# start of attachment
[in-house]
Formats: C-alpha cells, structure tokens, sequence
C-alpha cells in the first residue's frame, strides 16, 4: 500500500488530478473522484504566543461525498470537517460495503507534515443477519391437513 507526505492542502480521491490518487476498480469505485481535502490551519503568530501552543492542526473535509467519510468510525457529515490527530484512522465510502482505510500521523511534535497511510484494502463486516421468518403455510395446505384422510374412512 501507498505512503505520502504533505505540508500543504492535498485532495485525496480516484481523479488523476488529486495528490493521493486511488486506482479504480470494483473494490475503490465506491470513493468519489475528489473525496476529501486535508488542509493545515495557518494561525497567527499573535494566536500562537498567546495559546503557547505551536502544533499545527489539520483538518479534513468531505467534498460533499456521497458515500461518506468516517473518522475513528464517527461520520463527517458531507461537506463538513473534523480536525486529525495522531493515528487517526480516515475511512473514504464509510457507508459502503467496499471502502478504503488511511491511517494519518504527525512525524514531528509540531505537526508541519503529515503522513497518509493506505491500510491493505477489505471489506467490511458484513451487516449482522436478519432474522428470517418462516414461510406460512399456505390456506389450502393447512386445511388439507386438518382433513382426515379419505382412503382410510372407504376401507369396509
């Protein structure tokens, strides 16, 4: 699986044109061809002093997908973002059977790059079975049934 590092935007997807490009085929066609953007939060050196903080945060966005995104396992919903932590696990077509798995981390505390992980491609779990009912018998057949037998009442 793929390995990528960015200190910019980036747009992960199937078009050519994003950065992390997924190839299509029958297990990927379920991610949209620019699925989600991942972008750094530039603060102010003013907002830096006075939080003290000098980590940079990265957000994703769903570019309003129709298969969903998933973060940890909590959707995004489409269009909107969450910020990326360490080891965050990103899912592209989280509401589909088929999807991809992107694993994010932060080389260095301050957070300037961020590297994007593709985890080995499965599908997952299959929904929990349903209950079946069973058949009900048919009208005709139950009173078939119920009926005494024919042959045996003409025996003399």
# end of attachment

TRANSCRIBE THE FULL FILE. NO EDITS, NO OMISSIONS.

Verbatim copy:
[in-house]
Formats: C-alpha cells, structure tokens, sequence
C-alpha cells in the first residue's frame, strides 16, 4: 500500500488530478473522484504566543461525498470537517460495503507534515443477519391437513 507526505492542502480521491490518487476498480469505485481535502490551519503568530501552543492542526473535509467519510468510525457529515490527530484512522465510502482505510500521523511534535497511510484494502463486516421468518403455510395446505384422510374412512 501507498505512503505520502504533505505540508500543504492535498485532495485525496480516484481523479488523476488529486495528490493521493486511488486506482479504480470494483473494490475503490465506491470513493468519489475528489473525496476529501486535508488542509493545515495557518494561525497567527499573535494566536500562537498567546495559546503557547505551536502544533499545527489539520483538518479534513468531505467534498460533499456521497458515500461518506468516517473518522475513528464517527461520520463527517458531507461537506463538513473534523480536525486529525495522531493515528487517526480516515475511512473514504464509510457507508459502503467496499471502502478504503488511511491511517494519518504527525512525524514531528509540531505537526508541519503529515503522513497518509493506505491500510491493505477489505471489506467490511458484513451487516449482522436478519432474522428470517418462516414461510406460512399456505390456506389450502393447512386445511388439507386438518382433513382426515379419505382412503382410510372407504376401507369396509
């Protein structure tokens, strides 16, 4: 699986044109061809002093997908973002059977790059079975049934 590092935007997807490009085929066609953007939060050196903080945060966005995104396992919903932590696990077509798995981390505390992980491609779990009912018998057949037998009442 793929390995990528960015200190910019980036747009992960199937078009050519994003950065992390997924190839299509029958297990990927379920991610949209620019699925989600991942972008750094530039603060102010003013907002830096006075939080003290000098980590940079990265957000994703769903570019309003129709298969969903998933973060940890909590959707995004489409269009909107969450910020990326360490080891965050990103899912592209989280509401589909088929999807991809992107694993994010932060080389260095301050957070300037961020590297994007593709985890080995499965599908997952299959929904929990349903209950079946069973058949009900048919009208005709139950009173078939119920009926005494024919042959045996003409025996003399």